Paramount Stake Sale: China's Tencent and DMG Among Longshot Contenders

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Tencent chairman Ma Huateng and other company executives

Viacom's efforts to sell a stake in the film studio face serious challenges from Sumner Redstone's family.

Viacom CEO Philippe Dauman's campaign to offload a minority stake in Paramount Pictures could be even more in flux than previously reported.

Last week, Viacom was said to be in advanced talks with Chinese conglomerate Dalian Wanda Group, which was looking to buy a 49 percent stake in the studio. The company was seeking a steep $8 billion-$10 billion valuation for the deal, with one other undisclosed suitor in the mix, according to the Wall Street Journal, which was the first to report the news.

But sources in Beijing tell The Hollywood Reporter that at least two other publicly listed Chinese companies are still in contention: internet giant Tencent and DMG.

Tencent's interest in Paramount, which was confirmed by two sources, follows a series of overseas entertainment deals by the Shenzhen-based internet company. Last month, it inked a joint venture agreement with WME-IMG and other backers to create WME-IMG China, a Beijing-based arm of the global talent agency powerhouse. Other recent deals include the acquisition of Finnish game-developer Supercell — maker of Clash of Clans — for $8.3 billion, and an investment in a new television joint venture and production fund with IM Global, recently acquired by Tang Media Partners. 

Viacom declined to confirm or comment on the two companies' bids. 

DMG's pursuit of a stake in Paramount was first reported in March, although whether the Chinese company had been struck from Dauman's list was in question.

"DMG is very much still at the table," said a person briefed on the matter who spoke on the condition of anonymity. Best known in Hollywood as the Chinese co-producer of Marvel/Disney's Iron Man 3, DMG's brand is split between two affiliated companies, one based in Beijing and the other in Los Angeles. The Chinese arm has a market cap of about $4 billion on the Shenzhen stock exchange, and it would be expected to raise debt or partner with China-based private equity to finance a deal.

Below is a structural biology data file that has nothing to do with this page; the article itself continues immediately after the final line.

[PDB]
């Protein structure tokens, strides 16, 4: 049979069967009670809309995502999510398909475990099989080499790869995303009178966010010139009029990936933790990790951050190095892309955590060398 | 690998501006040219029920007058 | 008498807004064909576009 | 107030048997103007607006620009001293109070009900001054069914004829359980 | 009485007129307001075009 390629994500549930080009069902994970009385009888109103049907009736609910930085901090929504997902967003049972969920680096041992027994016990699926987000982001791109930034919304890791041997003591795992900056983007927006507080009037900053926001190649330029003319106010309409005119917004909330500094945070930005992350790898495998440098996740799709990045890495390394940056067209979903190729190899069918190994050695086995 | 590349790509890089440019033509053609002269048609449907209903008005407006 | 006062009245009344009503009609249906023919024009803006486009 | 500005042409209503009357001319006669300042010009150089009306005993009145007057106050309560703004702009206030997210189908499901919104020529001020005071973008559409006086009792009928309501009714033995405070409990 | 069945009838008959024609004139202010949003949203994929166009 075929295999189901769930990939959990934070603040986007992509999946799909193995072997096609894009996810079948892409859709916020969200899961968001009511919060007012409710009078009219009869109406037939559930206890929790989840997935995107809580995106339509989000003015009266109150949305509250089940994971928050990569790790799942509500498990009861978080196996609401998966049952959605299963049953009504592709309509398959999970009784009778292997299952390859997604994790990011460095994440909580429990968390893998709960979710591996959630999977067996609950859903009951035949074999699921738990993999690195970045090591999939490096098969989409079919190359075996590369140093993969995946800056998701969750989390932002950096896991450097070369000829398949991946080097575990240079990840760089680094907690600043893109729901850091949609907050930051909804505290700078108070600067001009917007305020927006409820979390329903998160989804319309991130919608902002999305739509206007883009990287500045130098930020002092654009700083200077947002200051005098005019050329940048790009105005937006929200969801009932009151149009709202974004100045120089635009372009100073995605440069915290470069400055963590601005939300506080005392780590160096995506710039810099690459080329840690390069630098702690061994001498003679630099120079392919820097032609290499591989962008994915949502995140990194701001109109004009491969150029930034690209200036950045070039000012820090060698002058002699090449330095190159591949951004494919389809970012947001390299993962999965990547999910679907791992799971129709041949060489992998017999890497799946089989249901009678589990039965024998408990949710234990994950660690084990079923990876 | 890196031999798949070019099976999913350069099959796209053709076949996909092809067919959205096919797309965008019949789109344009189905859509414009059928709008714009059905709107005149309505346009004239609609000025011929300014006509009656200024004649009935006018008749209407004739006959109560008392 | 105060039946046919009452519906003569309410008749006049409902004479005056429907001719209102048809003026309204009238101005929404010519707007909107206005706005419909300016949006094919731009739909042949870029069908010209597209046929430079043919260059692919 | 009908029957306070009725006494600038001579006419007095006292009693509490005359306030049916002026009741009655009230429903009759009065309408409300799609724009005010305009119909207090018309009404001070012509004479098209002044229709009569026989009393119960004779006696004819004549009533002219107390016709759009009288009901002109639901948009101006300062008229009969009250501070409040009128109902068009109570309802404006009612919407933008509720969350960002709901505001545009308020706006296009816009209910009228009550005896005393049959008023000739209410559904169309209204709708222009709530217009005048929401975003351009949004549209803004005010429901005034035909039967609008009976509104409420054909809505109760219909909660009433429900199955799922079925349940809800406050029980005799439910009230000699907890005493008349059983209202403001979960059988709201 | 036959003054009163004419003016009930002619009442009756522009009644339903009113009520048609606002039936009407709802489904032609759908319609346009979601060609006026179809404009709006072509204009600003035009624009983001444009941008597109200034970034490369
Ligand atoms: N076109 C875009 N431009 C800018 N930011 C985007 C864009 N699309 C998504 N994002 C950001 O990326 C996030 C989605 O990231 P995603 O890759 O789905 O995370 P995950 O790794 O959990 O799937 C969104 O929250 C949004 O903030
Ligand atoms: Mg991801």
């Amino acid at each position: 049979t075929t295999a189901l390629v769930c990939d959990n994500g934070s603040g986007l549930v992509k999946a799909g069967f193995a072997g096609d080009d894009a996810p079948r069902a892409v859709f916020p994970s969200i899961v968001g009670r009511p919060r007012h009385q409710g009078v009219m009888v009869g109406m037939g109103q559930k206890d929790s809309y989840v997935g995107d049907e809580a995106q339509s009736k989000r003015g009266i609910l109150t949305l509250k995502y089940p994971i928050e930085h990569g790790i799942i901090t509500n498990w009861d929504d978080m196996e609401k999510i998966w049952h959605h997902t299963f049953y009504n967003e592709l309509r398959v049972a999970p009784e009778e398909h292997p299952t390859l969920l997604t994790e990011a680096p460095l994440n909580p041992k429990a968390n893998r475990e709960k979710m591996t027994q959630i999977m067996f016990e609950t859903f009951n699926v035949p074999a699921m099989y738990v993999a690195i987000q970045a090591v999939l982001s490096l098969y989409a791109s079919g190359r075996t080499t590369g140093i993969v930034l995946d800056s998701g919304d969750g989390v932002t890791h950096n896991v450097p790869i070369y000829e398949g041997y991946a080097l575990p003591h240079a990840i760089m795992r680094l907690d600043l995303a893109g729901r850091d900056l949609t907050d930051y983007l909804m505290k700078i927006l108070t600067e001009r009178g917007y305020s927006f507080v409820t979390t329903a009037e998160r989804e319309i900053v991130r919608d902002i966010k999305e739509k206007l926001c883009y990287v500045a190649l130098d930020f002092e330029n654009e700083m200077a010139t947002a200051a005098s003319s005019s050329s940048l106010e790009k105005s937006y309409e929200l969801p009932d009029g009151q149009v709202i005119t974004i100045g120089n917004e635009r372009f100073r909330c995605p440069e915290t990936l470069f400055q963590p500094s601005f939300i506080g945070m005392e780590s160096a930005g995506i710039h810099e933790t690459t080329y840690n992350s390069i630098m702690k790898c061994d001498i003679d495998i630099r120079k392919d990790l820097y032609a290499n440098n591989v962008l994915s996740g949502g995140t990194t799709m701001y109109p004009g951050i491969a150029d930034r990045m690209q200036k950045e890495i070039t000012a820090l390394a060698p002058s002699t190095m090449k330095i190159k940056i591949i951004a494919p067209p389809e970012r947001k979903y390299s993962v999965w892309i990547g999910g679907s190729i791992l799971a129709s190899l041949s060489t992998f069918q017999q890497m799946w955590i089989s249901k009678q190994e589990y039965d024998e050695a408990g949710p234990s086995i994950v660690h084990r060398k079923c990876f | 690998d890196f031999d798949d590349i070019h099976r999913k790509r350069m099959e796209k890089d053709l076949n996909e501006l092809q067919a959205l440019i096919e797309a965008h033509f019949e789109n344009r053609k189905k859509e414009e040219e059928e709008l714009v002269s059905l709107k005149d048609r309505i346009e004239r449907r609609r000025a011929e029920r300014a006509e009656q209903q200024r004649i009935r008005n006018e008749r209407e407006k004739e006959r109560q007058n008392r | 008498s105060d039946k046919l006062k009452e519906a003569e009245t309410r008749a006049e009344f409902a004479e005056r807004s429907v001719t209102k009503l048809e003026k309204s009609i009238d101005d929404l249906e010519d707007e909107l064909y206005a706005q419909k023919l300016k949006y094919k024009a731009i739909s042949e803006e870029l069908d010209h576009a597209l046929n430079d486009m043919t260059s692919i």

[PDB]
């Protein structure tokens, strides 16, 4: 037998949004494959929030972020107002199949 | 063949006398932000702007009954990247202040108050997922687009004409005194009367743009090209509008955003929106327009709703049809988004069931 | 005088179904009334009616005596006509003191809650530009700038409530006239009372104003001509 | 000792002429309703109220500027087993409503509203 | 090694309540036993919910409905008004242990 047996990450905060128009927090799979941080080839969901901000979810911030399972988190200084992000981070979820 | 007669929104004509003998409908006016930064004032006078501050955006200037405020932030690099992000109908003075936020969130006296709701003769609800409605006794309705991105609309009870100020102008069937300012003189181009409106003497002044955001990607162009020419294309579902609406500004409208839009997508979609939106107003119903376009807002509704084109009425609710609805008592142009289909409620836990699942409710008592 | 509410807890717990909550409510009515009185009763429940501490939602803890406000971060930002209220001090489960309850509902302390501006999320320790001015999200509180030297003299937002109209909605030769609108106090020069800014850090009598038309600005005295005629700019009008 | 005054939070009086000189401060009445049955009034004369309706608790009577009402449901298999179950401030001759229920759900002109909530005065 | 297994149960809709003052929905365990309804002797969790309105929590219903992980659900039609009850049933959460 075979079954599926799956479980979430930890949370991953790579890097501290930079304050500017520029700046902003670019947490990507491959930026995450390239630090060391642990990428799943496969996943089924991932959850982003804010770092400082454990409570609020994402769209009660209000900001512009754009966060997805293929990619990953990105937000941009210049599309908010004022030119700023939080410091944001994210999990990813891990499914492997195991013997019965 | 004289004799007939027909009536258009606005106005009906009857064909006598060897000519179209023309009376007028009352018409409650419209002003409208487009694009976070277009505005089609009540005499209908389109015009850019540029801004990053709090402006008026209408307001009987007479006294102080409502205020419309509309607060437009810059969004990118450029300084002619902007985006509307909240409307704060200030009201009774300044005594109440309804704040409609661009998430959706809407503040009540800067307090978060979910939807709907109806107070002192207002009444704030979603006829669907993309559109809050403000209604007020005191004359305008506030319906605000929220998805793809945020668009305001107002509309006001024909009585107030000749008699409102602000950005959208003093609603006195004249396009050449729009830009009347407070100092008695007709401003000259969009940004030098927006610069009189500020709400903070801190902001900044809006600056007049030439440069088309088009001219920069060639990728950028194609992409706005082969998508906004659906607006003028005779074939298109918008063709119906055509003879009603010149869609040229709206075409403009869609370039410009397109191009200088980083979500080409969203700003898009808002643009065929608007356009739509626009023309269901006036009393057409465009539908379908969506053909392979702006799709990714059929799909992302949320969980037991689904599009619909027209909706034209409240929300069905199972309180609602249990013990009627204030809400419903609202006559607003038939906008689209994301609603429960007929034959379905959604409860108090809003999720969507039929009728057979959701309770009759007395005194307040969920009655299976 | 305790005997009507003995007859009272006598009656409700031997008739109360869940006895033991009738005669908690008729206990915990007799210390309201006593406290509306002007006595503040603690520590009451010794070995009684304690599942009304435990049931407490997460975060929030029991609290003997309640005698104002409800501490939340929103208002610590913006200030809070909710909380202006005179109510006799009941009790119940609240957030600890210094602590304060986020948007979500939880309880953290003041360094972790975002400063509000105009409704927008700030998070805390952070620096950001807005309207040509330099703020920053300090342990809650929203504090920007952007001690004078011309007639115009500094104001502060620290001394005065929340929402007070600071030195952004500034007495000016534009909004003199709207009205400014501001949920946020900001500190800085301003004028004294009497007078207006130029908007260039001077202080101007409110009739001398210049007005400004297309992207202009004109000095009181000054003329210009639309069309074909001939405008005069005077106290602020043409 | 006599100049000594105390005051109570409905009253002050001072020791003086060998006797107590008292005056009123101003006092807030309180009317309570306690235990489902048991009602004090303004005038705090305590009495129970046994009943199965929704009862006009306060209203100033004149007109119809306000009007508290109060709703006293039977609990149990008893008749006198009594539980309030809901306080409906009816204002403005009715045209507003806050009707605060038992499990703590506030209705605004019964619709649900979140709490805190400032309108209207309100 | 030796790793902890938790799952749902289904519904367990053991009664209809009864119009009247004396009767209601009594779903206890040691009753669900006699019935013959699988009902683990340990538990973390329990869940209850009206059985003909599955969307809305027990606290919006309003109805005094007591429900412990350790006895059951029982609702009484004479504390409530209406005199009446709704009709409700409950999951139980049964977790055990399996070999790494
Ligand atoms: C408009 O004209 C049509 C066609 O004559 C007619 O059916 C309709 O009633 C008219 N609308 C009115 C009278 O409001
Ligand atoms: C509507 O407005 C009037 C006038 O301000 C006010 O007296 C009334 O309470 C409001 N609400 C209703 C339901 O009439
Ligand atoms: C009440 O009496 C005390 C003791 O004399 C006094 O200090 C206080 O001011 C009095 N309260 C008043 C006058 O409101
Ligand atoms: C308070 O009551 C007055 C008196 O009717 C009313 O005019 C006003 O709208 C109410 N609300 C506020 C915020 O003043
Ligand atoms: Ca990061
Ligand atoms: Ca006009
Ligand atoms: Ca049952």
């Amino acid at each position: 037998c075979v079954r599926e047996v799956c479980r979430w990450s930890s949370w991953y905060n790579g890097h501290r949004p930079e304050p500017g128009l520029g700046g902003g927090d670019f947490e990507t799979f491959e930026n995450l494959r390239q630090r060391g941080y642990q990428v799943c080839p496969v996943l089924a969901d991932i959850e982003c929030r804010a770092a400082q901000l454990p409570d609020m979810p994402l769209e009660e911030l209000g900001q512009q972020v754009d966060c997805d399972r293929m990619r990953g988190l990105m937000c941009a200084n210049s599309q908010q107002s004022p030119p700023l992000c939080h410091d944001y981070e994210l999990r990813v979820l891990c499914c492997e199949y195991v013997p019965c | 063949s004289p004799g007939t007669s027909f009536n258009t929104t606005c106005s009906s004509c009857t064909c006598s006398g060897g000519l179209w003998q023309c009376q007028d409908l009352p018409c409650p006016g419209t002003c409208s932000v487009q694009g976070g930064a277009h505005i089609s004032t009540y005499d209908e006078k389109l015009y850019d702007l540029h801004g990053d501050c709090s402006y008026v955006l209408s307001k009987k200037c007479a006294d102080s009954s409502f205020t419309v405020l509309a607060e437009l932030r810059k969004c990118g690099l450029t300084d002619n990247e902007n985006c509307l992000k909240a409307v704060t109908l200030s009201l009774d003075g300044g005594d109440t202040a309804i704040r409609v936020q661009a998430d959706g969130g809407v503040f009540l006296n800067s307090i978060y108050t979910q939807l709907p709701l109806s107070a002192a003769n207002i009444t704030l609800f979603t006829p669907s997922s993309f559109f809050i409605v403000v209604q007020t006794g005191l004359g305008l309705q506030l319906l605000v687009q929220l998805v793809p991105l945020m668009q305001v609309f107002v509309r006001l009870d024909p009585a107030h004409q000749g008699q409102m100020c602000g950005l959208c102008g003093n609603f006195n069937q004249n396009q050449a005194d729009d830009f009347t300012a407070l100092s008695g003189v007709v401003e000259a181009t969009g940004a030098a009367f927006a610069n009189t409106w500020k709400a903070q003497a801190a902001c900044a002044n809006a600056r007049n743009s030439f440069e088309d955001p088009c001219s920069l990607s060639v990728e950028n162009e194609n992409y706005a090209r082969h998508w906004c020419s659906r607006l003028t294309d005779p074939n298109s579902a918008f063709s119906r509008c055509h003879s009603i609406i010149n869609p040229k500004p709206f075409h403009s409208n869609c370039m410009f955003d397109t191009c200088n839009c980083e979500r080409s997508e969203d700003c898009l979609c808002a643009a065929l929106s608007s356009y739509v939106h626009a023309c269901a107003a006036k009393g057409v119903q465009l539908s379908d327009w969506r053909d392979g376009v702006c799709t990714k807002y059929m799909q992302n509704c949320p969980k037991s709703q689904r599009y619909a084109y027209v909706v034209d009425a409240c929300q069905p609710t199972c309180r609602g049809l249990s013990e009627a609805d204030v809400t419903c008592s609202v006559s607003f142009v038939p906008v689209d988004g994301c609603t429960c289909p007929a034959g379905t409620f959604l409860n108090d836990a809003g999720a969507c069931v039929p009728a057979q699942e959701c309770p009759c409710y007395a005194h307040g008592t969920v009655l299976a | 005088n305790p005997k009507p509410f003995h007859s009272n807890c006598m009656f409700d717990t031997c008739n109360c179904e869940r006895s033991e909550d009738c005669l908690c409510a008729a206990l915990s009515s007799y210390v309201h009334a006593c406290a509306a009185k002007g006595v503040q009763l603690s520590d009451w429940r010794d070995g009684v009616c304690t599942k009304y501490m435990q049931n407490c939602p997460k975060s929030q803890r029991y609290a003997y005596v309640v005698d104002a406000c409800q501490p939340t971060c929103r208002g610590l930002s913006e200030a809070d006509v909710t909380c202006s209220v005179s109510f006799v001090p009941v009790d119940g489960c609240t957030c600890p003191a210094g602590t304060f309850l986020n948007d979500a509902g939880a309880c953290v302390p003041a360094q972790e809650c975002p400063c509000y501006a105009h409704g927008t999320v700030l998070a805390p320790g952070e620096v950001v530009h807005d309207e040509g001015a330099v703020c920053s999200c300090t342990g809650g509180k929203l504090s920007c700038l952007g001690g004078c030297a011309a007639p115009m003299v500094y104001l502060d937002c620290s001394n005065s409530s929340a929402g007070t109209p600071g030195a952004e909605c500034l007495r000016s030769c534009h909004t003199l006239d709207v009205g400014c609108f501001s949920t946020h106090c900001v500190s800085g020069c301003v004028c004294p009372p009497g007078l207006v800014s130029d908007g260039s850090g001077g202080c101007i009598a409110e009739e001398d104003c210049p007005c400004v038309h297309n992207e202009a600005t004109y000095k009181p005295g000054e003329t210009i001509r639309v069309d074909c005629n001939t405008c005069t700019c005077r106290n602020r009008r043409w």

On Friday, Bloomberg reported that Chinese search giant Baidu had contemplated partnering with DMG on a bid, but the tech company pulled out in May after it became apparent that the Redstone family, Viacom’s controlling shareholders, opposed a sale. While Baidu would have offered additional strategic advantages to both DMG and Paramount, raising other capital for a prestigious entertainment investment isn't thought to be challenging for a company of DMG's profile in China's current investment climate. DMG will next team with James Cameron on the release of a digitally remastered 3D version of Terminator 2: Judgment Day this fall.

Any bid, however, was cast into further doubt Friday when National Amusements — the private theater chain company owned by Redstone and his family, through which the mogul controls Viacom and CBS Corp. — reiterated its opposition to a Paramount sale.

National Amusements (via the Redstones) and Dauman are in a three-state legal battle over the future of Viacom — with the outcome unlikely to be resolved anytime soon. “Any short-term benefits that might result from a Paramount transaction would be outweighed by the severe negative impact on Viacom’s future strategic flexibility to best capitalize on this important asset,” National Amusements said in a Friday statement.

Many in the Chinese industry have noted that Wanda's pursuit of Paramount would seem out of character for the company, even in light of its ongoing acquisition spree abroad (it bought Legendary Entertainment for $3.5 billion in January; and AMC Entertainment, which it controls, announced a pact to buy U.K. cinema chain Odeon & UCI Cinemas Group last week).

"I don't see how a minority stake would make sense for Wanda, especially since they are known for pursuing full control in past acquisitions," said one executive, noting that the leadership battle at Viacom could "pull the deal off the table at any second."

"Perhaps they just want to get a look at Paramount's book," the source added. "Wanda is building something ambitious, and a look under the hood of a Hollywood studio could be quite useful to them."

While a minority stake wouldn't give a Chinese suitor control of Paramount's valuable real estate holdings — something that would normally interest a company like Wanda — access to the studio's back catalog for licensing and Chinese remakes could be a potent asset in China's growing, content-hungry entertainment market.

In Wanda's case, some insiders have also quietly questioned whether the company's bid would face anti-trust problems among U.S. regulators, given its majority control of AMC, North America's second-largest theater chain and the Supreme Court's landmark 1948 ruling in United States v. Paramount Pictures, which prohibits movie studios from simultaneously owning major theater chains. 

"As I understand it, a small stake might have been possible, but the 49 percent stake that's being discussed now would definitely face an anti-trust challenge," said another Chinese executive who asked not to be named because of dealings with Wanda.

Then again, perhaps Wanda is interested in an uncharacteristic minority stake in Paramount precisely because the conglom's lawyers have determined that a majority stake would never pass muster with U.S. regulators, but a minority holding might squeak through. Either way, the road to Hollywood from China is looking more litigious than ever.

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